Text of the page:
Listening to our children about mental health

Across the country we are focussing on Children’s Mental Health week. It is such a great initiative and Place2be has a range of resources for both schools and families. The campaign has a clear message about the importance of listening to children and young people about their mental health needs and doing something about it.

We have just developed a Mental Health charter in Barnet agreed by all our partners, co-produced with children and young people. There were some clear messages. Children emphasised that mental health and well-being is as important to them as physical health. They expressed clear views about how world events impacted on children’s mental health, with the impact of war and conflict causing increased anxiety and concern, at this present time, probably exacerbated by social media and 24-hour news cycles. They talked about timely access to the support they need. In some other work another group of young people in Tier 4 mental health in-patient services were explicit about their desire to be discharged from that provision in a timely way and frustrated that they can’t be. These are not high expectations; young people are not outrageous in their demands. Yet we struggle when responding to these sensible and helpful insights from our children and young people. We struggle because the provision and the system we operate in is not fit for purpose in 21st century Britain. I hope we would all agree that there is insufficient investment in children’s mental health. The roll out of mental health teams in schools is slow with still significant numbers of schools not benefiting from the investment in prevention. Waiting lists for specialist CAMHS assessment and intervention are too long leaving children and families without access to the support they need, escalating concerns with their mental health and wellbeing and facing considerable stress. Decisions to close some Tier 4 mental health beds have not come with investment into alternative types of provision which could meet the needs of children who can’t return to their families. This has led to an increase in applications for Deprivation of Liberty Orders and young people in provision that does not meet their complex needs. ADCS has been doing some work to understand the costliest placements across local authorities, including what some of the common factors and drivers are. We’re still looking through the detail but it is clear that those placements costing the most are for children with complex needs and described by the Nuffield Family Observatory as “children with very complex mental health needs but who do not meet criteria for detention under the Mental Health Act”.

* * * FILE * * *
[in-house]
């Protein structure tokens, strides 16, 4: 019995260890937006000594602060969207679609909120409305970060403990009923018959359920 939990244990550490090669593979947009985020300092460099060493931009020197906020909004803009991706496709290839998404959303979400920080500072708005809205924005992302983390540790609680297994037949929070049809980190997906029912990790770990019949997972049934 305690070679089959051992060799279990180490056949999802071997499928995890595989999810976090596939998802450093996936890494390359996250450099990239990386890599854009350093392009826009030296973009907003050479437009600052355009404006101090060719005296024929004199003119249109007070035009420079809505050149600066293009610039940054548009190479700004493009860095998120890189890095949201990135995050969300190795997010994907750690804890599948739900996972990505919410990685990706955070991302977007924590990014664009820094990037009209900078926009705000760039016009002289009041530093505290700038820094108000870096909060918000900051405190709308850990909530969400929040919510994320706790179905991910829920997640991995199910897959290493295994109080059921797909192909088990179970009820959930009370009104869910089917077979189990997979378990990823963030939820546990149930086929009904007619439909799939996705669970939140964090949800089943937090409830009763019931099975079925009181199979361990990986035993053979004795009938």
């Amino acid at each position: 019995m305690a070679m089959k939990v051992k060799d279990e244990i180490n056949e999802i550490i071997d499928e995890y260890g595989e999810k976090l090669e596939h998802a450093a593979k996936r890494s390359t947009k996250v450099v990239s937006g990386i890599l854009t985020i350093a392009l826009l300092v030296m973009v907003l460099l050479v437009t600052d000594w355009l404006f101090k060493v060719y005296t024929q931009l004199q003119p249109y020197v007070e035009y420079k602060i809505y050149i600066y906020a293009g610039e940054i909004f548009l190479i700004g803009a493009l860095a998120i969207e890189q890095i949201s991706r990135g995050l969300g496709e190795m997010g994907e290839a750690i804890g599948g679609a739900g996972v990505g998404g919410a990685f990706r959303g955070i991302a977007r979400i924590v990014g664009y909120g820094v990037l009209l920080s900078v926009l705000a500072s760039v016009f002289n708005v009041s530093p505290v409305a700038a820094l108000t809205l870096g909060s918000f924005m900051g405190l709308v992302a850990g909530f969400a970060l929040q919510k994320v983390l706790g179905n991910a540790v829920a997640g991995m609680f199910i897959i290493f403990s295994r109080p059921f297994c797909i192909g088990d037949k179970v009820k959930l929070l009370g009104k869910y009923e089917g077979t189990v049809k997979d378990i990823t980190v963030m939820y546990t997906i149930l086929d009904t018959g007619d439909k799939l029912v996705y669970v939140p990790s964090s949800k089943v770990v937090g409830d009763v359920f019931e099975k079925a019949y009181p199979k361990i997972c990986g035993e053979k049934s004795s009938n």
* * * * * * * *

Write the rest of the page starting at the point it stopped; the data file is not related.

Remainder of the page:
As committed leaders we want the best outcomes for our children, but we can’t do this alone. We need an effective coalition across health, children’s services, schools and the voluntary sector to tackle this mental health crisis in England. For a number of years ADCS has called for an independent review of children’s mental health and well-being services. I renew that call. If we genuinely want to listen to children, we need fundamental reform and investment in this most critical area of policy and practice.


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